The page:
6 July 2019 - 18 minute read
A bit over a month ago, I was scheming about converting my work machine to Linux
to work from. I suggest you read my original plan here first so you have
context. 2 weeks ago, I sent a polite reminder to the CTO about my email as I
expect it had got lost in his inbox and slipped his mind. He read through and
sent a response back. He said it was totally fine. The only real requirements
being that I should always have a Windows environment available for doing work,
and to talk to the head of security as all the work machines use full-disk
encryption and I should know what the expectations for that are.

Naturally, I was over the fucking moon about it. I'd just been given permission
to transition my work machine over to Linux, stick Windows in a VM, and overall
be a lot comfier and happier using my machine. I'd also picked the time to send
the reminder pretty well as I was already booked off for holiday the following
week, so I'd have 9 days to turn my laptop into a paperweight and back.


So, the first step was to get Linux installed. I was tied between Ubuntu and
Arch, because on the Ubuntu hand, I know it would work immediately and without
any hardware problems which is exactly what I'd want for a work machine, but on
the Arch hand, it's so much better for development due to the newer software,
smaller updates, minimal install, and broader software availability. Given that
I had 9 days rather than just a weekend (which is what the original plan was), I
thought I'd try Arch, if that didn't work go to Ubuntu, then if all-else fails I
can always put Windows back on there as an emergency last resort.

Backup made, I booted my Arch USB, went through the steps with wpa_supplicant
to get connected to the internet, and discovered that my USB couldn't actually
see the SSD in the laptop. Bit of reading Arch forums later and I find the Dells
use some weird RAID thing on the SSD by default. Booting to BIOS, going to SATA
settings, and there were 2 radio button selectors. One said "RAID", the other
said "AHCI". Swapping it over to "AHCI" brought up a warning saying "oh no look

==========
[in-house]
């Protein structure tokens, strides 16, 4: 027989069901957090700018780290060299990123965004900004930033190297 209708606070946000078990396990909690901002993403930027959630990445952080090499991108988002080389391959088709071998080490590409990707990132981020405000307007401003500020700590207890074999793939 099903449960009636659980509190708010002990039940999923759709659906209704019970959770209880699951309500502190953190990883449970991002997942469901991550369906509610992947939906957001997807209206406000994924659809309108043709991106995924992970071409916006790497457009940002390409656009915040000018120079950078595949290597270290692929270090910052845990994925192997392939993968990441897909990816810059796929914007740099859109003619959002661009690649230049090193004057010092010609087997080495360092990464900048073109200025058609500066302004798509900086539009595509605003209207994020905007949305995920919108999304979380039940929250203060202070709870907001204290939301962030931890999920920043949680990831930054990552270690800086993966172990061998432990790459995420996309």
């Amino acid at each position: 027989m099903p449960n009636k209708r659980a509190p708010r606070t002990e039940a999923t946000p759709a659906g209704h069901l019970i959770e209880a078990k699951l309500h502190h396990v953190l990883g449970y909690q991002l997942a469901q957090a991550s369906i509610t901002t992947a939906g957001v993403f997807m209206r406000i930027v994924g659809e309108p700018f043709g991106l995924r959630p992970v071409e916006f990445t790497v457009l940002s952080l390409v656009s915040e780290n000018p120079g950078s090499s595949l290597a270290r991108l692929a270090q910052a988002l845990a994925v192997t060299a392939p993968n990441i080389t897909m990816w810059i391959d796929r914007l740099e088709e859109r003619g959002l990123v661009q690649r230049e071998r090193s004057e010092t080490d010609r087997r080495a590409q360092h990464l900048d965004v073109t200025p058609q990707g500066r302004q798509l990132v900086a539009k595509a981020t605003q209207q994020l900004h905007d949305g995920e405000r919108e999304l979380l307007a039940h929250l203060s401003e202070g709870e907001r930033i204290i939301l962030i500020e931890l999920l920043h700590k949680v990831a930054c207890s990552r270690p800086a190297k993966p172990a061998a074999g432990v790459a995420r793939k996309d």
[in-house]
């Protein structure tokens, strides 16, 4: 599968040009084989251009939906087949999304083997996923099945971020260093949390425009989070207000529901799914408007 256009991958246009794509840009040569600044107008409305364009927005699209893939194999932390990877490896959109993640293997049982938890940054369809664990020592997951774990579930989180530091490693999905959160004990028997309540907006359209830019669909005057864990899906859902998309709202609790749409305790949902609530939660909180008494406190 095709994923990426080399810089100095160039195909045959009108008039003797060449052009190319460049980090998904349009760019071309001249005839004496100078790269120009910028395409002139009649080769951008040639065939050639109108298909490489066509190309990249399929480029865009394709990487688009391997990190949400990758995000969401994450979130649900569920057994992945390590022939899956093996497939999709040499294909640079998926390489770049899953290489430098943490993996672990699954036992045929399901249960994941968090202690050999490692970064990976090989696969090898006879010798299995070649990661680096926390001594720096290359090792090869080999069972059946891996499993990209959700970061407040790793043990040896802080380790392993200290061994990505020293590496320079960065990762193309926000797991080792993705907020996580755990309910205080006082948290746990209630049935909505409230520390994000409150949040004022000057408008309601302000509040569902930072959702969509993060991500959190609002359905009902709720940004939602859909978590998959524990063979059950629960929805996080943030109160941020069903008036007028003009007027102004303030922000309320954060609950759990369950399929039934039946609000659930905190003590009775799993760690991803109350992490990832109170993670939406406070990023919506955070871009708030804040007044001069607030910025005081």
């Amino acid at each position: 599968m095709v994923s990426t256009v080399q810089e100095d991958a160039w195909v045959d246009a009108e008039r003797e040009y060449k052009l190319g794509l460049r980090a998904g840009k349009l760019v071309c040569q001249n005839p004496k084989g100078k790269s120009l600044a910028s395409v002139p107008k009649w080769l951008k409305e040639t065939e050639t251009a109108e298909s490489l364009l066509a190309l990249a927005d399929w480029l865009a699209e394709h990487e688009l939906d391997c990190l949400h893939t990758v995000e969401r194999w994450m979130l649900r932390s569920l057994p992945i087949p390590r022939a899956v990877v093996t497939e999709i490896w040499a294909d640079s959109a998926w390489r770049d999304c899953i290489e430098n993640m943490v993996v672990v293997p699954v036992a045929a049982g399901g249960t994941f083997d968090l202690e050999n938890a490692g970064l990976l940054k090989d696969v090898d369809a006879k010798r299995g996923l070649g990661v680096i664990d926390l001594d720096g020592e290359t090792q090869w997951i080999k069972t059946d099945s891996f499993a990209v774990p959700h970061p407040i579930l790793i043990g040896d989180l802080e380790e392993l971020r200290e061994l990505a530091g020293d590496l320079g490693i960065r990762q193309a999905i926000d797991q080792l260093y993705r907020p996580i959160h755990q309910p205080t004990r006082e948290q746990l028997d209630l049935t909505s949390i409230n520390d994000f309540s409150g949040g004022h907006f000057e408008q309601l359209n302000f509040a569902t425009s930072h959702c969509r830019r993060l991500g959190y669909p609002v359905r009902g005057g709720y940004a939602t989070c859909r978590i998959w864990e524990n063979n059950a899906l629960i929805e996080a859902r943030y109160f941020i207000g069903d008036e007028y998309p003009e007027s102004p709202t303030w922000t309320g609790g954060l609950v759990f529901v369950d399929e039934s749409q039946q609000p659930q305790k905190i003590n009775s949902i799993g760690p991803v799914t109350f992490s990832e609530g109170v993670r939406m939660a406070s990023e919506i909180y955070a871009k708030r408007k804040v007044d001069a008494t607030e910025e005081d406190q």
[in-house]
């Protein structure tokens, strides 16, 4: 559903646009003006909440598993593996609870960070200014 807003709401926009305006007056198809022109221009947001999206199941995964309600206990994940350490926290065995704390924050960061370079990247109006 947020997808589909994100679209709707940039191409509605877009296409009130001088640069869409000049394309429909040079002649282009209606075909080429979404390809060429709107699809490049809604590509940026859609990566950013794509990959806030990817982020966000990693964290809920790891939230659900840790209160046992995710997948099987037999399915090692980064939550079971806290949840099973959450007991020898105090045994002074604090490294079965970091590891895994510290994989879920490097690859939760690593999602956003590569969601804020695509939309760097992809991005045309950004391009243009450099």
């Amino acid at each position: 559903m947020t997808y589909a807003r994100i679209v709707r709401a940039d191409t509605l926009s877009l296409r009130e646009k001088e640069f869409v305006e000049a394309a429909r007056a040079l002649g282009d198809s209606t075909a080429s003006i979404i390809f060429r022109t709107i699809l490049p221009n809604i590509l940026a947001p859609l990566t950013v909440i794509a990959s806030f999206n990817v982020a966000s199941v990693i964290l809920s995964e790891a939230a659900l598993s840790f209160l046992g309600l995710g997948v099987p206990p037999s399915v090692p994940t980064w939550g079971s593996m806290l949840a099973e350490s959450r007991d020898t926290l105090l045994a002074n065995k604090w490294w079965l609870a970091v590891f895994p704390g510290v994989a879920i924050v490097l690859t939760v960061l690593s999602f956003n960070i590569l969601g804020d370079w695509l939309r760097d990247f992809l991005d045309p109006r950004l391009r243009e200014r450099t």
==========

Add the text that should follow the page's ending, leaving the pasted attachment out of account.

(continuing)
out your partitions might not be bootable any more", but that's fine because
those partitions are going to get wiped in a few minutes.

Booted the USB again, reconnected to the internet and the SSD is visible! Great,
we can start. Working through the installation guide essentially, the first real
new thing I ran into was disk encryption. 2 things I've never worked with at all
are disk encryption and LVM as I've never really used either. I ended up using
LUKS and no LVM to encrypt a single root partition with a password protecting
it. I could've looked into using the TPM, but I didn't want to do anything fancy
the first time I was working with this. I just want something that works.

You'll notice that in the first post, I talked about dual-booting at first so I
always have a Windows environment. A combination of the disk-encryption, the
weird SSD settings, and the extra time threw that plan out the window. Going
straight to single-boot made the whole process dramatically simpler.

So, finished install, doesn't boot. I made the rookie mistake of storing my
bootloader on the encrypted partition. One thing you find out quite quickly is
that it's very hard for a bootloader to decrypt itself as you can't start it up
when it's encrypted. So, whole process again, bigger boot partition to store the
initramfs image, and then it all boots fine. Due to me starting late in the
evening on the Friday and doing the installation twice, it was Saturday evening
at this point. Aside from the stress after installing an OS that didn't boot and
rendering my work machine a paperweight for nearly a whole day, it was a pretty
entertaining process.


Now Sunday, I woke up pretty excited to get a nice rice going. I was going to
pretty much just copy the rice on my laptop as it looks nice, works pretty well,
and I already have all the work done for it so my week won't suddenly have
disappeared after I spend it all ricing and not actually getting anything done.
I got my fish config across, i3 config, installed i3, dunst, lemonbar, compton
et al, ran startx aaaaaaaaand... TTY hangs. "Shit".

Bunch of reading later and I find that this laptop uses Nvidia Optimus, which
apparently is mandatory. Searching around a bit more and I find bumblebee. The
Arch Wiki page says that it doesn't have terrific performance and xyz other
things, but I'm only after CPU performance on this machine as I'm doing
development, not gaming. Went through the quick install process, and now X
starts and my cardiovascular system can come back on.

So, with i3 now starting fine, I add the line to my fish config to autostart it
in TTY1 on login, get my terminals and bar setup, then I get Firefox on there
and do a quick config from my privacy guide. I also get Thunderbird on there and
hook it up to my work email.

### WINDOWS VM ###

This was strangely one of the more interesting parts. I hadn't really touched